It is not unusual to enjoy an alcoholic drink with friends etc, but drinking habits can become unhealthy without us noticing.
Long-term heavy drinking or regular binge drinking can result in alcohol dependency, which means you would struggle to go without alcohol and may find it hard not to think about drinking.
Causes of drinking
People drink for a number of reasons. Some of these reasons are due to the short-term effects of alcohol and others are reasons which could lead to alcohol dependency: enjoy the taste; to feel more confident; to relax and unwind, to fit in with friends, e.g. buying a round, drinking games, etc; to forget problems and stressful situations, e.g. work, family, financial worries; when experiencing symptoms of mental health such as depression, anxiety, hearing voices, etc
Effects of long term drinking
You will have an increased risk of the following conditions: being overweight and the associated problems (e.g. diabetes); memory problems; cancer (e.g. liver, bowel, mouth, oesophageal); liver disease; heart disease; pancreatitis (inflammation of the pancreas); injury or death of self or others through risky behaviour, e.g. drink driving, aggressive behaviour, etc; psychosis, e.g. hallucinations and delusions, may result from extremely heavy long term drinking; mental health problems.
Dealing with drinking at home
Exercise: Exercise can provide an outlet to release built up tension and some timeout from the daily stresses of life, which can lead us to drink. It can also improve health which can help counteract some of the effects of alcohol on the body.
Remember the benefits: Write down the reasons you want to stop or cut back and use this to motivate you when things get tough.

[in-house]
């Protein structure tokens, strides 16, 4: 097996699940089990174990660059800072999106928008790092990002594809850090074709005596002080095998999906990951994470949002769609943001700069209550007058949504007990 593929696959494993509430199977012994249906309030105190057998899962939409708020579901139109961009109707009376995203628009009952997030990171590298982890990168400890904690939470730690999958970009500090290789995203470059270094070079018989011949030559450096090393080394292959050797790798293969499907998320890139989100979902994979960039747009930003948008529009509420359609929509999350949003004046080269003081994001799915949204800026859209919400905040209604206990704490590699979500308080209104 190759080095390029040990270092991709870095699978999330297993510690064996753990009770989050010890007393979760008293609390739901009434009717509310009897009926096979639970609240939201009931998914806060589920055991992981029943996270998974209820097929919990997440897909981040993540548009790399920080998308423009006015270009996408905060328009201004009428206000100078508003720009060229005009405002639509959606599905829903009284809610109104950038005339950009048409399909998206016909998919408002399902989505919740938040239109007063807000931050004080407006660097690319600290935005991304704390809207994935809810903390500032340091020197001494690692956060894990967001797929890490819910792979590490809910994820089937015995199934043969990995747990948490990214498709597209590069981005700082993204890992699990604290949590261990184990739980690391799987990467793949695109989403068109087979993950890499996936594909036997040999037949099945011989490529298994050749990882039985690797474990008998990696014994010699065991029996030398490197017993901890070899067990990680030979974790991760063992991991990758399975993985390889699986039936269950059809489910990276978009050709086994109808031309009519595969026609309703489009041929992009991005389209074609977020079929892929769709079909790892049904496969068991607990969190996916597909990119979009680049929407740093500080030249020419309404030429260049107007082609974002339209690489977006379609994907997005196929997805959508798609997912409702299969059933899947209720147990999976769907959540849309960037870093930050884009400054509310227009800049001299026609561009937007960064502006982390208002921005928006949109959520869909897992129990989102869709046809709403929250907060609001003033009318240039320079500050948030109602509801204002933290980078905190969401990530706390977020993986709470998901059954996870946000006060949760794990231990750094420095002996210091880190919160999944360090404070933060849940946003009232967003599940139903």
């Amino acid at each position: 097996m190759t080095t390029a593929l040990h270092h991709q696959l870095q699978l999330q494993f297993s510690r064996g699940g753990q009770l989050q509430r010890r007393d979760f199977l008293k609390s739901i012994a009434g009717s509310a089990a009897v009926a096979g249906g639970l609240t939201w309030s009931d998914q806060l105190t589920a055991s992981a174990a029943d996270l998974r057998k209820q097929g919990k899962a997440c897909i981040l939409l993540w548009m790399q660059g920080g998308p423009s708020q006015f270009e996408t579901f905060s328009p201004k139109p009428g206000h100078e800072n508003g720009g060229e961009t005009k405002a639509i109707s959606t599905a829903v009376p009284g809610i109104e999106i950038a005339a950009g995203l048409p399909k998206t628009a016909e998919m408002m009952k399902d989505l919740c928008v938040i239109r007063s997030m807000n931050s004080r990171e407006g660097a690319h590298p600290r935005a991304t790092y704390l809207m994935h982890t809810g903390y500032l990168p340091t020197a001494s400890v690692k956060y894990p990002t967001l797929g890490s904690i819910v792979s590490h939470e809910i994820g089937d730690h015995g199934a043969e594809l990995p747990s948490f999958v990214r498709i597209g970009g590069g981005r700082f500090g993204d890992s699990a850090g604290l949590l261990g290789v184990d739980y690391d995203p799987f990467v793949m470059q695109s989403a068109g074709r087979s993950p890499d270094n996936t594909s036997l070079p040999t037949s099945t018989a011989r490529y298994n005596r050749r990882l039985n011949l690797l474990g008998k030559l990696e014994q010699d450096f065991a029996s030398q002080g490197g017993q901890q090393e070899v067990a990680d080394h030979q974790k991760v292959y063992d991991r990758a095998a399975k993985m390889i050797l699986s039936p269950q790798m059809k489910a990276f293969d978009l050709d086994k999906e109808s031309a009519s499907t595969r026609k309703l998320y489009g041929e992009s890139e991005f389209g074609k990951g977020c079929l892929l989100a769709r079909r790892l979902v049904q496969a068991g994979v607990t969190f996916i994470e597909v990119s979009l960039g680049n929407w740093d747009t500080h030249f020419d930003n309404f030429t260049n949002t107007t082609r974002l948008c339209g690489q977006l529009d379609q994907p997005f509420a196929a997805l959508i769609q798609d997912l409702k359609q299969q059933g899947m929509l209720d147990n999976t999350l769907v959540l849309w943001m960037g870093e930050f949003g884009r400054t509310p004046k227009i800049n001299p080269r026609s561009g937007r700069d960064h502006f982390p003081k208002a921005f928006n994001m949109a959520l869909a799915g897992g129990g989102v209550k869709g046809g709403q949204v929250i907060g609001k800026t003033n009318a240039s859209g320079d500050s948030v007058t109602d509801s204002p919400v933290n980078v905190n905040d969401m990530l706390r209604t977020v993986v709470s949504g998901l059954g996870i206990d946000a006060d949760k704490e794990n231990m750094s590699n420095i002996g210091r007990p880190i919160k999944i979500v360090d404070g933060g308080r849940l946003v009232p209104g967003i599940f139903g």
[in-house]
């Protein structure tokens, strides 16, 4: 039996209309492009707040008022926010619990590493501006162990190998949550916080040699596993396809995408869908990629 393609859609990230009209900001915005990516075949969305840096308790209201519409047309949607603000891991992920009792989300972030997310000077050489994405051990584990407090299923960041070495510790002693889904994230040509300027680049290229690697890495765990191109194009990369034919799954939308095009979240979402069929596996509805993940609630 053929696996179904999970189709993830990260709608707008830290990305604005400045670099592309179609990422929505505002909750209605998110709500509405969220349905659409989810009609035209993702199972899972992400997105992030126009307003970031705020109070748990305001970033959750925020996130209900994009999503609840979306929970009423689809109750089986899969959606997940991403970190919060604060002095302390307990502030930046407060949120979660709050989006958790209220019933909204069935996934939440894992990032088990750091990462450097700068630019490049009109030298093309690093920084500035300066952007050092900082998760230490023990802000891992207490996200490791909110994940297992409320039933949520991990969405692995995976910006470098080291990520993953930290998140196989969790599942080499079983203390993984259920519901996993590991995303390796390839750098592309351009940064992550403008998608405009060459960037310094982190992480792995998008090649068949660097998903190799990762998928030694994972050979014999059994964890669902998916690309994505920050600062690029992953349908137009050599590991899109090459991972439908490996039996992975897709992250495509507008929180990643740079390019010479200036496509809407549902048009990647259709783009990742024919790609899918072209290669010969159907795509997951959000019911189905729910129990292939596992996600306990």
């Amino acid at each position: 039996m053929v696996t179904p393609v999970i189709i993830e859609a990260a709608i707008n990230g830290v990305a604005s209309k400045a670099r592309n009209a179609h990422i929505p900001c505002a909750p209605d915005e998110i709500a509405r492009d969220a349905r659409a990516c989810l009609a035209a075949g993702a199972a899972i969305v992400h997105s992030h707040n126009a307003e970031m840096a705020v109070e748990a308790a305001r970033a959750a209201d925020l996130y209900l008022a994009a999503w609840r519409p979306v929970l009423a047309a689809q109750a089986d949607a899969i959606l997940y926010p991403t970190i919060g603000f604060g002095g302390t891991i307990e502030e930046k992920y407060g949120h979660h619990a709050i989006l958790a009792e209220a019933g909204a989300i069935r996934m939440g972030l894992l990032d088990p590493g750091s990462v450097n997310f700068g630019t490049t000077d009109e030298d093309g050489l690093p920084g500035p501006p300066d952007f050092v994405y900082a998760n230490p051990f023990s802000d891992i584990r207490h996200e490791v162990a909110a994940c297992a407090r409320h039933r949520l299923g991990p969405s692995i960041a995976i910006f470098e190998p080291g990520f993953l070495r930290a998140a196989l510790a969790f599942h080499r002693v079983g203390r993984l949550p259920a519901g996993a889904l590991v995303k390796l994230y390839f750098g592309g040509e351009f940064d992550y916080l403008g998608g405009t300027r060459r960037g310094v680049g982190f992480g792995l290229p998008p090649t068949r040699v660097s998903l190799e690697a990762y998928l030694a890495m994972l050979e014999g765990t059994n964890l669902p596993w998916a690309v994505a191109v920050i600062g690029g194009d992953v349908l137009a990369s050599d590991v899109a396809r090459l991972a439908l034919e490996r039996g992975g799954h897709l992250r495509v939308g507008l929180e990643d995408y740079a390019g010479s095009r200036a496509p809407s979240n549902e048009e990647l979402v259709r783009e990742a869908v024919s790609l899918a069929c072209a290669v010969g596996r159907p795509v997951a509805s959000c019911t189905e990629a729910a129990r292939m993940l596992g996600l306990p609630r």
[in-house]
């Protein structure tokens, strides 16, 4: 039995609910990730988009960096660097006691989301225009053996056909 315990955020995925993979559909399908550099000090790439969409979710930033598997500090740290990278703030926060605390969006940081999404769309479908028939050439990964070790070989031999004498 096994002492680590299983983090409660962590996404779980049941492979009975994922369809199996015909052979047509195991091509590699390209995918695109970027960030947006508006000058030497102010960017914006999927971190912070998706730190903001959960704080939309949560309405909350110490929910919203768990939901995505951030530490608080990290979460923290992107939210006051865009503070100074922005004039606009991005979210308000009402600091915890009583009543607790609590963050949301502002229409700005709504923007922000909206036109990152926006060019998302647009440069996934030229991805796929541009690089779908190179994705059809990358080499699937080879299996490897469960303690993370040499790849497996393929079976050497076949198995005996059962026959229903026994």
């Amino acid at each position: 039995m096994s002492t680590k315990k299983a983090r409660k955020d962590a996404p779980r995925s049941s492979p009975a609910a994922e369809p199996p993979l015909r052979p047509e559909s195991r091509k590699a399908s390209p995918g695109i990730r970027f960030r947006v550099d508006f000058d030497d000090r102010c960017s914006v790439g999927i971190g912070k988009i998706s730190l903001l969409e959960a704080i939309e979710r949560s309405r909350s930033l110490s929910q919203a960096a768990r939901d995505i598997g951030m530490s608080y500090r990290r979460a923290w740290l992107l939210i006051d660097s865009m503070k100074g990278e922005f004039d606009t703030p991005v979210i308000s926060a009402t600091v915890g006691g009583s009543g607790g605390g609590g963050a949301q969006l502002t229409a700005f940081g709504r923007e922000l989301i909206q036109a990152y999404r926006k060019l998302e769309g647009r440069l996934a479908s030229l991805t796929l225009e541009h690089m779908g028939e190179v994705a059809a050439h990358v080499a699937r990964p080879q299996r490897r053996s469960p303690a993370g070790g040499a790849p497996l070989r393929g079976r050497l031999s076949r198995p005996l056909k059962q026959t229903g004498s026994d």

Talk to family or friends: Tell your family and friends what you are doing. They may be able to provide support or distractions when you are struggling. – just talking to someone about what you are facing e.g. pressure at work, can often really help in such difficult times and make you feel less isolated.
Self-help books: You may find the following books helpful.
- Recovery from addiction: A practical guide to treatment, and quitting on your own by William Cloud and Robert Granfield
- Overcoming your addictions by Windy Dryden and Walter Matweychuk
- Get Your Loved One Sober: Alternatives to Nagging, Pleading, and Threatening by Robert Meyers and Brenda Wolfe
- 7 tools to beat addiction by Stanton Peele
- Beat the booze: a comprehensive guide to combating drink problems in all walks of life by Edmund & Helen Tirbutt
Further information – alcohol dependency
Contact Drinkline’s free, confidential phone service on 0800 917 8282 for advice and information to help you reduce your drinking.
See www.alcoholconcern.org.uk for information and advice about alcohol.
Feel free to contact us to ask about psychological therapies available at First Psychology Edinburgh that may help with alcoholism and related issues.
Lucy Clark, Senior Clinical Psychologist (Online only)